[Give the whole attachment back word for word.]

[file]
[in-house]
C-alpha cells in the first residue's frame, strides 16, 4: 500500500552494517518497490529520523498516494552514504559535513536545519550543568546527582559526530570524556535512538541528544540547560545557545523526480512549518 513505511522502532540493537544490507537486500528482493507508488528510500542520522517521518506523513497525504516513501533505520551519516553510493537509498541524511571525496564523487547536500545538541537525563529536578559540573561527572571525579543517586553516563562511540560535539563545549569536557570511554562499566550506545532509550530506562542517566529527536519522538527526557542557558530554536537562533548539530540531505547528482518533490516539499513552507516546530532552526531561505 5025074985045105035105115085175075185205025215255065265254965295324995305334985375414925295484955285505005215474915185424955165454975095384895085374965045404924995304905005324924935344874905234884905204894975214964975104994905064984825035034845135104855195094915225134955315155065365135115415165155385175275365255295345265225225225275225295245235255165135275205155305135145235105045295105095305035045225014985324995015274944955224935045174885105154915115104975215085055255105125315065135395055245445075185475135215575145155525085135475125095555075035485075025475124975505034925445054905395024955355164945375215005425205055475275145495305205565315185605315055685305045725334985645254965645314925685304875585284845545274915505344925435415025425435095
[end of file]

[in-house]
C-alpha cells in the first residue's frame, strides 16, 4: 500500500552494517518497490529520523498516494552514504559535513536545519550543568546527582559526530570524556535512538541528544540547560545557545523526480512549518 513505511522502532540493537544490507537486500528482493507508488528510500542520522517521518506523513497525504516513501533505520551519516553510493537509498541524511571525496564523487547536500545538541537525563529536578559540573561527572571525579543517586553516563562511540560535539563545549569536557570511554562499566550506545532509550530506562542517566529527536519522538527526557542557558530554536537562533548539530540531505547528482518533490516539499513552507516546530532552526531561505 5025074985045105035105115085175075185205025215255065265254965295324995305334985375414925295484955285505005215474915185424955165454975095384895085374965045404924995304905005324924935344874905234884905204894975214964975104994905064984825035034845135104855195094915225134955315155065365135115415165155385175275365255295345265225225225275225295245235255165135275205155305135145235105045295105095305035045225014985324995015274944955224935045174885105154915115104975215085055255105125315065135395055245445075185475135215575145155525085135475125095555075035485075025475124975505034925445054905395024955355164945375215005425205055475275145495305205565315185605315055685305045725334985645254965645314925685304875585284845545274915505344925435415025425435095